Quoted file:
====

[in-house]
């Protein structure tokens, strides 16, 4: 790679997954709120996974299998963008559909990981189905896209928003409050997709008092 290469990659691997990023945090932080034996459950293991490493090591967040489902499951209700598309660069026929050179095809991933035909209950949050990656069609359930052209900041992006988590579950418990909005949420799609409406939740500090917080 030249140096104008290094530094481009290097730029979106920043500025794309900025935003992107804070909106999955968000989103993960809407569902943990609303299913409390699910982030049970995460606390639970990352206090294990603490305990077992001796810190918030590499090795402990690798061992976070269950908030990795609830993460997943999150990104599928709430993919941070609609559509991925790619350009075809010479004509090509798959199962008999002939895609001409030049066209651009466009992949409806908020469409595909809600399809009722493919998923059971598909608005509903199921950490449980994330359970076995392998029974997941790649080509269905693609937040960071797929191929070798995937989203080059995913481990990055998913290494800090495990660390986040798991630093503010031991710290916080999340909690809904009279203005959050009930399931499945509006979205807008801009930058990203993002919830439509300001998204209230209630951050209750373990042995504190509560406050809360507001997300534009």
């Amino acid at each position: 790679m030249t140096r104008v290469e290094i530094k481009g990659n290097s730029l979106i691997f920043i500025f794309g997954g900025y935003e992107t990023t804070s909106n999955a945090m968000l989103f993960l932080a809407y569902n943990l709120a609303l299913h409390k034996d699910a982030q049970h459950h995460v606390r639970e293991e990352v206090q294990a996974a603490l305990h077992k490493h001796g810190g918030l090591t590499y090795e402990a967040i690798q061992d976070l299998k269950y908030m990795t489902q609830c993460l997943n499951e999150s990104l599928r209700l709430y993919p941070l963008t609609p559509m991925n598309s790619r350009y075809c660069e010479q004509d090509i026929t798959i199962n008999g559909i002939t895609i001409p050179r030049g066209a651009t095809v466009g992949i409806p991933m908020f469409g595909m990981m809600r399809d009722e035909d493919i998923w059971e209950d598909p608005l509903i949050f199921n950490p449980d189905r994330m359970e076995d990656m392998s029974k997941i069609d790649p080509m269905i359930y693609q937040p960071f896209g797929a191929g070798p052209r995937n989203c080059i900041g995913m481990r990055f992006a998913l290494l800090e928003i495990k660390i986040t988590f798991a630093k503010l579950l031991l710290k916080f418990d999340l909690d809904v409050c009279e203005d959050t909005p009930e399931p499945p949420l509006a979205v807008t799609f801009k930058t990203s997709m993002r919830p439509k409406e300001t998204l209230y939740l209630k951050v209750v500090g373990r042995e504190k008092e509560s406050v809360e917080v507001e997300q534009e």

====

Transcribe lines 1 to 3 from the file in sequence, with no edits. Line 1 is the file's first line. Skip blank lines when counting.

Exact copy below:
[in-house]
């Protein structure tokens, strides 16, 4: 790679997954709120996974299998963008559909990981189905896209928003409050997709008092 290469990659691997990023945090932080034996459950293991490493090591967040489902499951209700598309660069026929050179095809991933035909209950949050990656069609359930052209900041992006988590579950418990909005949420799609409406939740500090917080 030249140096104008290094530094481009290097730029979106920043500025794309900025935003992107804070909106999955968000989103993960809407569902943990609303299913409390699910982030049970995460606390639970990352206090294990603490305990077992001796810190918030590499090795402990690798061992976070269950908030990795609830993460997943999150990104599928709430993919941070609609559509991925790619350009075809010479004509090509798959199962008999002939895609001409030049066209651009466009992949409806908020469409595909809600399809009722493919998923059971598909608005509903199921950490449980994330359970076995392998029974997941790649080509269905693609937040960071797929191929070798995937989203080059995913481990990055998913290494800090495990660390986040798991630093503010031991710290916080999340909690809904009279203005959050009930399931499945509006979205807008801009930058990203993002919830439509300001998204209230209630951050209750373990042995504190509560406050809360507001997300534009």
């Amino acid at each position: 790679m030249t140096r104008v290469e290094i530094k481009g990659n290097s730029l979106i691997f920043i500025f794309g997954g900025y935003e992107t990023t804070s909106n999955a945090m968000l989103f993960l932080a809407y569902n943990l709120a609303l299913h409390k034996d699910a982030q049970h459950h995460v606390r639970e293991e990352v206090q294990a996974a603490l305990h077992k490493h001796g810190g918030l090591t590499y090795e402990a967040i690798q061992d976070l299998k269950y908030m990795t489902q609830c993460l997943n499951e999150s990104l599928r209700l709430y993919p941070l963008t609609p559509m991925n598309s790619r350009y075809c660069e010479q004509d090509i026929t798959i199962n008999g559909i002939t895609i001409p050179r030049g066209a651009t095809v466009g992949i409806p991933m908020f469409g595909m990981m809600r399809d009722e035909d493919i998923w059971e209950d598909p608005l509903i949050f199921n950490p449980d189905r994330m359970e076995d990656m392998s029974k997941i069609d790649p080509m269905i359930y693609q937040p960071f896209g797929a191929g070798p052209r995937n989203c080059i900041g995913m481990r990055f992006a998913l290494l800090e928003i495990k660390i986040t988590f798991a630093k503010l579950l031991l710290k916080f418990d999340l909690d809904v409050c009279e203005d959050t909005p009930e399931p499945p949420l509006a979205v807008t799609f801009k930058t990203s997709m993002r919830p439509k409406e300001t998204l209230y939740l209630k951050v209750v500090g373990r042995e504190k008092e509560s406050v809360e917080v507001e997300q534009e």